Five policies introduced at Monday night’s Talawanda Board of Education meeting would prohibit the possession or use of any tobacco or e-cigarette products on Talawanda school property by students, staff and administration.
The five policies, four of which are revisions of existing policies and one of which is new, require a second reading the board at its meeting Monday, Feb. 24. The new policy introduced a ban on the use of tobacco by administrators.
Dennis Malone, the district’s director of human resources, explained that all five policies have the same goal: to make Talawanda campuses tobacco-free 24/7. The revisions to the old policies were recommended by Neola, a policy service organization that provides recommended updates to schools’ existing policies based on federal and state legislation.
The proposed revisions to the four previously existing policies involve changes in language about the advertising or promotion of tobacco on school grounds. A company could come to the school board and ask to advertise on school grounds, and if there was no policy preventing it, the board could allow it. Malone said the odds of that happening are low, but it’s best to implement a policy anyway, just in case.
Malone said he is unsure why the new policy, specifying that administrators also are prohibited from tobacco and vaping on school grounds, had not previously been in force, although the existing policies had covered faculty, staff and students. No one has suggested that administrators have been smoking, but: “We need to be clear across the board, top-down, that no tobacco is acceptable, including for administrators,” Malone said.
“(Vaping) is something that we are very aware of. We’re trying to be proactive in providing education about the dangers associated with it,” said Amy Macechko, Talawanda’s health and wellness coordinator. Her approach to the issue involves education rather than just discipline. Students who violate the schools’ codes of conduct are provided with information, skills and support to stop the misunderstanding and misuse of e-cigarettes.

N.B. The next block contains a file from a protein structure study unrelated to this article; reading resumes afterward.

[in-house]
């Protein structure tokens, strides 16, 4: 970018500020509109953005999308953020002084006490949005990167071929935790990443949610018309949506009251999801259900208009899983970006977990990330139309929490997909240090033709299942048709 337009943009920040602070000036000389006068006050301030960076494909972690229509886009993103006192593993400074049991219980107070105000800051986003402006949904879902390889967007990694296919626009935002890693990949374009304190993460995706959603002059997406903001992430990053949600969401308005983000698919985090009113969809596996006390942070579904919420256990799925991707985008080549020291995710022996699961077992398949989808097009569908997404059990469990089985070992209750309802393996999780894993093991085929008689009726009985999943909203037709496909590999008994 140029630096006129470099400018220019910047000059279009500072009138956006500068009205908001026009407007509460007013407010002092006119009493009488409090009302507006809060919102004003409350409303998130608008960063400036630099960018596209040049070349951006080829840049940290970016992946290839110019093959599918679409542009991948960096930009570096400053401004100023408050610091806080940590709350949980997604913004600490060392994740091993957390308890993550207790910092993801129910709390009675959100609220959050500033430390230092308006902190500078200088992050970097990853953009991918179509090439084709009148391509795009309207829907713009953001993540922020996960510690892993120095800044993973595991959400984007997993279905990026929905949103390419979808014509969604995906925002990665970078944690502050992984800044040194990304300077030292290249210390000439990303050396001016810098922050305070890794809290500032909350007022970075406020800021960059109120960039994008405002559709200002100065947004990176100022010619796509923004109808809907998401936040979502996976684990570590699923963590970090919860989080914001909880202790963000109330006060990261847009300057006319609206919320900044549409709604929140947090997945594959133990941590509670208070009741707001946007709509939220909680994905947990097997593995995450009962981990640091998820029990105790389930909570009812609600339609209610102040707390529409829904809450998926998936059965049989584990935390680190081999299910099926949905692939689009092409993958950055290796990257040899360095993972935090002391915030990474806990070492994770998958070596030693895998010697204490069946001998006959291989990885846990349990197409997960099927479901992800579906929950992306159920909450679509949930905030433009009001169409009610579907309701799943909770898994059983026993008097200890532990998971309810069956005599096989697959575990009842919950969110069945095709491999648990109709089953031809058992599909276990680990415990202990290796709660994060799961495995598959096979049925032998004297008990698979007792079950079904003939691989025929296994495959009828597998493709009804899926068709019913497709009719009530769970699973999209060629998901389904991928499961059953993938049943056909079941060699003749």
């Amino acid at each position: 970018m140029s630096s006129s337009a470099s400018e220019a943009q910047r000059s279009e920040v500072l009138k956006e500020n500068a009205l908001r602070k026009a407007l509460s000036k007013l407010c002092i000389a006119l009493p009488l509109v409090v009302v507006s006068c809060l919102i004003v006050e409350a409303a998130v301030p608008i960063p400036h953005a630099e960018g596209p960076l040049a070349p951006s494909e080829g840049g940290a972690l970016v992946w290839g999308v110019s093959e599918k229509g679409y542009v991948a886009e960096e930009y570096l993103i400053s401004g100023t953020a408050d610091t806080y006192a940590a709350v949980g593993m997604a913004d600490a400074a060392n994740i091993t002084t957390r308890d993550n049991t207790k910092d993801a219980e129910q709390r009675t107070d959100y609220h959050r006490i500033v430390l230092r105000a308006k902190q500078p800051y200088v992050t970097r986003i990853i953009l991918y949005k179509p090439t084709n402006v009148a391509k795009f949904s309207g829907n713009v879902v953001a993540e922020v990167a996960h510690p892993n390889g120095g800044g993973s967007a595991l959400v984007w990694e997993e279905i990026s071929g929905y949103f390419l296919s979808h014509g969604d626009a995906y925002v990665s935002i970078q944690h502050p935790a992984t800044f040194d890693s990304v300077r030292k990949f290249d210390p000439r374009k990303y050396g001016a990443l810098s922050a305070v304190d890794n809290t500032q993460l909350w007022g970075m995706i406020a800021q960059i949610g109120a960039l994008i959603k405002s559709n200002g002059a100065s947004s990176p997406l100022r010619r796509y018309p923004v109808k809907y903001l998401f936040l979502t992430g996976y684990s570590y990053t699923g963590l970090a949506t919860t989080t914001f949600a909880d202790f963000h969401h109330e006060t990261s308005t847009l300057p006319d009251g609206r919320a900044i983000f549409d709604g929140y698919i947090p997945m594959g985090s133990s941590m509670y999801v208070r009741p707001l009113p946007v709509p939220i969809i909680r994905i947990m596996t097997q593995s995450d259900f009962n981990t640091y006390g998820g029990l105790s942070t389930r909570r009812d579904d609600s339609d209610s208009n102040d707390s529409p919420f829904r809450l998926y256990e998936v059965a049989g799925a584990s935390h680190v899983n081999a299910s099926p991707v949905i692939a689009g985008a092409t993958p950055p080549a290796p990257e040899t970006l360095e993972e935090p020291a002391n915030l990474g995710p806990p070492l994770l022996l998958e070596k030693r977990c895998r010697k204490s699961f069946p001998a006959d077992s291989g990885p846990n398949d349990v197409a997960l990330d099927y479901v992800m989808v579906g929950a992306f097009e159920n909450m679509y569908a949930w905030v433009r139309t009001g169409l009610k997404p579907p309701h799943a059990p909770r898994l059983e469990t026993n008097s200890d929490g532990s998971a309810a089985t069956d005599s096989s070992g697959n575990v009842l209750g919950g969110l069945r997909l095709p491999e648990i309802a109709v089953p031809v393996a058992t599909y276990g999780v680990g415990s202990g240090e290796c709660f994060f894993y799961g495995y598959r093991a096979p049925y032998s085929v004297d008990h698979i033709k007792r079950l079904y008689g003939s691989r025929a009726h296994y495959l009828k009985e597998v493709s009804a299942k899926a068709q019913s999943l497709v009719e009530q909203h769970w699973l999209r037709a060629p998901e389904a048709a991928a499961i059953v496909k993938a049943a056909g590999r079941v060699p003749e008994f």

“Discipline alone is not the way to address this issue,” Macechko said. “Rather, our students need information and opportunities to reflect on their choices.”
Macechko is working with a class at Miami University to conduct focus groups of Talawanda students, staff and parents to better understand local conditions that may give young people easier access or incentives to start smoking or vaping, such as parental attitudes towards smoking. They’re also working to create a social marketing campaign that’s relevant to Talawanda students.
Talawanda High School does involve education about tobacco and vaping in the health curriculum. As for discipline, if a student is caught vaping, they automatically receive a three-day suspension. If the liquid in the vape tests positive for THC, the student would be recommended for expulsion. Malone says they’ve already had a handful of those cases. THC is the main psychoactive compound in marijuana.
Talawanda also collects data about the number of students from grades 7 through 12 who use e-cigarettes. The Student Drug Use Survey, conducted every two years, last collected data in November 2019, which will be released in March.
Middle and high schoolers are targeted heavily by e-cigarette company advertising; according to the CDC, about 69% of middle and high school students are exposed to e-cigarette advertisements each year. Additionally, according to the National Youth Tobacco Survey, one in five high schoolers used e-cigarettes in 2018, while one in 20 middle schoolers did.
Macechko said that data will be more useful, since the market for e-cigarettes like JUULs started targeting teenagers heavily in 2018.
Her team will analyze the survey data to examine change over time in usage and students’ perceptions of the risks and harms of e-cigarette use.